UNIDENTIFIED MALE: We're not going to do that (INAUDIBLE). We're not going to do that...

YELLIN: Despite resistance Boyd says he's committed to passing something.

UNIDENTIFIED MALE: You got to reform the current system.

YELLIN: He prefers a co-op or exchange to a public option.

UNIDENTIFIED MALE: Exchange is something that will work and work well and allow them to keep their own health care coverage if they like it.

YELLIN: Otherwise, he's holding his cards close to his vest.

UNIDENTIFIED MALE: Until we see what the Senate does and what might come to the House floor.



YELLIN: And Lou, today Allen Boyd also took heat from some on the left who criticized him for opposing a public option. It just goes to show that for some members, on this issue they really are stuck between a rock and a hard place. Lou?

DOBBS: The Blue Dogs, Jessica, I mean they're not really coming out of this too well. They're sort of striding -- straddling a fence of indecision that isn't working too well either within or without their party.

YELLIN: They've been stuck in a tough place since this debate began and he reflects where they are. They just don't want to have to commit to any of these proposals because none of them is really popular with their constituents right now.


YELLIN: None of the proposals are making them happy.

DOBBS: Yet he committed to some kind of legislation. He said the exchange or co-op would work. How in the world does he know that?

YELLIN: He said (INAUDIBLE) as you said believe that some legislation is necessary to control costs in the long run. He is committed to some kind of reform for that reason. He believes that the co-ops are a better option because "A", his constituents are familiar with these kinds of models because of energy co-ops that they've worked -- they have in their communities and that he's seen them work, so maybe that's a better way to go.

DOBBS: All right -- thank you very much, Jessica Yellin.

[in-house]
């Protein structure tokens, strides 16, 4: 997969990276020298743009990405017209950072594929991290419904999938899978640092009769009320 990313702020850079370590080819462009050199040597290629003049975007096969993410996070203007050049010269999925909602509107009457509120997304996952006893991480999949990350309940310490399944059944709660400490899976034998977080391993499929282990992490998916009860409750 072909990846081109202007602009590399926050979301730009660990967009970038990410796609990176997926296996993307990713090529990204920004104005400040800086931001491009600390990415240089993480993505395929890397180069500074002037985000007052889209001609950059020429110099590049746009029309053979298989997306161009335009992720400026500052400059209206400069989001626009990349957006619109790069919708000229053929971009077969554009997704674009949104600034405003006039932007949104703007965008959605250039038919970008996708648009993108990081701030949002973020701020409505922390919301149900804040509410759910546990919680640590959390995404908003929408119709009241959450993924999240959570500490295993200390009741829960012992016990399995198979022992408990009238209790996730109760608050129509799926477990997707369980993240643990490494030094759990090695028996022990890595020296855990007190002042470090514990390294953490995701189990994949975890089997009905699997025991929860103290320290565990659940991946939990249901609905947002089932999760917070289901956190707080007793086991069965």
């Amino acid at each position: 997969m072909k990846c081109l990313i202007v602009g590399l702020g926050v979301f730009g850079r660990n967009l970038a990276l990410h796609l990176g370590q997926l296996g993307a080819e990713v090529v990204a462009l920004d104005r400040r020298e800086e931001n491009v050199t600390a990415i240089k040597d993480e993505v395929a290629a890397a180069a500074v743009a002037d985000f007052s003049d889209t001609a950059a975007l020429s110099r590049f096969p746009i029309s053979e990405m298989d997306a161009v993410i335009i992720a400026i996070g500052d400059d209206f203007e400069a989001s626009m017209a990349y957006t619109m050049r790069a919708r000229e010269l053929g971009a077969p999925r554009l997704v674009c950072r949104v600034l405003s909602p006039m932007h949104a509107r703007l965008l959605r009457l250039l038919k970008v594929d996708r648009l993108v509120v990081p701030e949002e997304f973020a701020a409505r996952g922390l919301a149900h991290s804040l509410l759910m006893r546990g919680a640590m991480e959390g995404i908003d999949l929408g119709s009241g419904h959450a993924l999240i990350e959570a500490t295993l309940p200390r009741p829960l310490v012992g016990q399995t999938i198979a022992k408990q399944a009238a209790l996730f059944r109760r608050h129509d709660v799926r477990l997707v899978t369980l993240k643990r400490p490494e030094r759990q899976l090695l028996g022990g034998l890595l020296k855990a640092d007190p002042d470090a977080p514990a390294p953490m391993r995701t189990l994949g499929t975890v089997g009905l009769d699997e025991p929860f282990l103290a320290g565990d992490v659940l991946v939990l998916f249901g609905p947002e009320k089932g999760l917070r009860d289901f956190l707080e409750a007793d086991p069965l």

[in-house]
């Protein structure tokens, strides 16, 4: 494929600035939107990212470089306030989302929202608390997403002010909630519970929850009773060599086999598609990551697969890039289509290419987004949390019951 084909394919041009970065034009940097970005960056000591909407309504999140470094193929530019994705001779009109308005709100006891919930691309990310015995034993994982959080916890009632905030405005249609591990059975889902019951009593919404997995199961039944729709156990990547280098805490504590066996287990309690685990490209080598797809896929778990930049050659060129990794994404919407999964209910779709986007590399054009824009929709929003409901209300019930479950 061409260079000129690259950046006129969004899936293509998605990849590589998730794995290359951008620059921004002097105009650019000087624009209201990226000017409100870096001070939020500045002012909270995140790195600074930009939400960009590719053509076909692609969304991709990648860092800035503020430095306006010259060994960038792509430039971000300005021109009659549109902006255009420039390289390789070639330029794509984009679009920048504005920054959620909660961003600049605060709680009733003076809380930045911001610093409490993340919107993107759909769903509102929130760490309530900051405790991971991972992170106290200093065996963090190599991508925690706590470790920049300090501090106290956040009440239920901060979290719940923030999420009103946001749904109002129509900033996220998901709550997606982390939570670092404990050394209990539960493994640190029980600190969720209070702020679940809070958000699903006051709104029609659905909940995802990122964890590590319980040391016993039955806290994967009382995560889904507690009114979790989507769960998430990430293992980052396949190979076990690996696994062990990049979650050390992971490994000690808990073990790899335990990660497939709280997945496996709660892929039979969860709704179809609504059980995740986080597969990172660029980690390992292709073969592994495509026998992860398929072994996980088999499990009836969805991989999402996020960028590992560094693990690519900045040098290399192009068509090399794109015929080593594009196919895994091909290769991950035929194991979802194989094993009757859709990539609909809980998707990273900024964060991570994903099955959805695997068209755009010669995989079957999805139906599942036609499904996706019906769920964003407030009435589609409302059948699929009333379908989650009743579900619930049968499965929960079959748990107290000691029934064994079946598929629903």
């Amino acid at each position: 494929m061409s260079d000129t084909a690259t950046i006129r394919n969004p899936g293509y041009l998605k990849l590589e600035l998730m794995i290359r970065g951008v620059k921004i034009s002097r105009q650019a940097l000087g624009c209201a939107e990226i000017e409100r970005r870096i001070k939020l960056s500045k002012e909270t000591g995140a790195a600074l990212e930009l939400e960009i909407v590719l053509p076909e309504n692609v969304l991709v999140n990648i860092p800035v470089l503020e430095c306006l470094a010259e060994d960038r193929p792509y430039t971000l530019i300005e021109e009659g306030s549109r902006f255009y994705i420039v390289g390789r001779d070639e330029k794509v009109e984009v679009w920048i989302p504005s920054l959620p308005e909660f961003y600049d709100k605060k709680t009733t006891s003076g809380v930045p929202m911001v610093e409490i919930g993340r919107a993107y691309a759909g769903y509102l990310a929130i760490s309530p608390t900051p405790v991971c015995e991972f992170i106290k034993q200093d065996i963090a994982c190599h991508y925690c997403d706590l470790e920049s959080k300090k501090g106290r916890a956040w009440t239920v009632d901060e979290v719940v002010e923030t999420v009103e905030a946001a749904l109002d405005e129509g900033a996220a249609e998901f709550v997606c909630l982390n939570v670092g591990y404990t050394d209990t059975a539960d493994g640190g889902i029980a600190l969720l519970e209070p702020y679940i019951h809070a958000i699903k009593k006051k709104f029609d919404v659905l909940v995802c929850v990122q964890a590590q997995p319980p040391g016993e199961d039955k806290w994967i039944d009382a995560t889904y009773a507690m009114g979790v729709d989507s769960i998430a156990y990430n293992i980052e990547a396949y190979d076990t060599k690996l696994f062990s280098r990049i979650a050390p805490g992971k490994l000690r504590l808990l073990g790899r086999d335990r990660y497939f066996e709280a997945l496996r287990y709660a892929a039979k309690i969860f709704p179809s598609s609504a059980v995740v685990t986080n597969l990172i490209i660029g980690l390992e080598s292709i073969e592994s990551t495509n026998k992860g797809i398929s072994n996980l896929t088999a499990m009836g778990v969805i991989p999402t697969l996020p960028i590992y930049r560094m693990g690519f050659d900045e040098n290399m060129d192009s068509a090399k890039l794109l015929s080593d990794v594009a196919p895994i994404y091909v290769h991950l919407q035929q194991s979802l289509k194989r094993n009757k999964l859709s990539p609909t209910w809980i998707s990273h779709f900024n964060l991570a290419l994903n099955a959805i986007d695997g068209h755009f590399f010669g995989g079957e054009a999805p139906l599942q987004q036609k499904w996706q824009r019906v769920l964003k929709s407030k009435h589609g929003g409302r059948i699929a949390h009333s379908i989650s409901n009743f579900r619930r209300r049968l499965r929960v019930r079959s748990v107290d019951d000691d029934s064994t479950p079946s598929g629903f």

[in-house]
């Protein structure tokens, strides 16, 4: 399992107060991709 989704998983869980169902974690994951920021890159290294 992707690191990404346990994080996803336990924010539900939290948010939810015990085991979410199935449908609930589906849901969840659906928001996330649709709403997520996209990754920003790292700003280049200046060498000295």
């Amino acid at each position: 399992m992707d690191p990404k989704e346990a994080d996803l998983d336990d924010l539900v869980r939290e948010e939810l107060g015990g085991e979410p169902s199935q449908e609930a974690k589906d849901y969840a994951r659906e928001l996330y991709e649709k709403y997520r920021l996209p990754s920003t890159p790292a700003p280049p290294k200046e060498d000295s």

Well the president doesn't often face tough questions at his town hall meetings. In Colorado, however, the president was challenged and challenged in fact by a college student to a debate on health care. Here's what happened.


UNIDENTIFIED MALE: How are you doing Mr. President?

OBAMA: I'm good. What's your name?

UNIDENTIFIED MALE: My name is Zach Lahn. I'm a student at the University of Colorado in Boulder.

OBAMA: Good to talk to you, Zach. What are you studying?

ZACH LAHN, COLLEGE STUDENT: Political science and business marketing.

OBAMA: Fantastic. All right, what's your question?

LAHN: My question is this and also I would love to have a debate just all-out any time Oxford style if you'd like. I understand how -- I'm willing to do that. But my question is this, we all know the best way to reduce prices in this economy is to increase competition. How in the world can a private corporation providing insurance compete with an entity that does not have to worry about making a profit, does not have to pay local property taxes.

They do not have to -- they're not subject to local regulations. How can a company compete with that? And I'm not looking for anything -- I don't want generalities. I don't want philosophical arguments. I am just asking a question.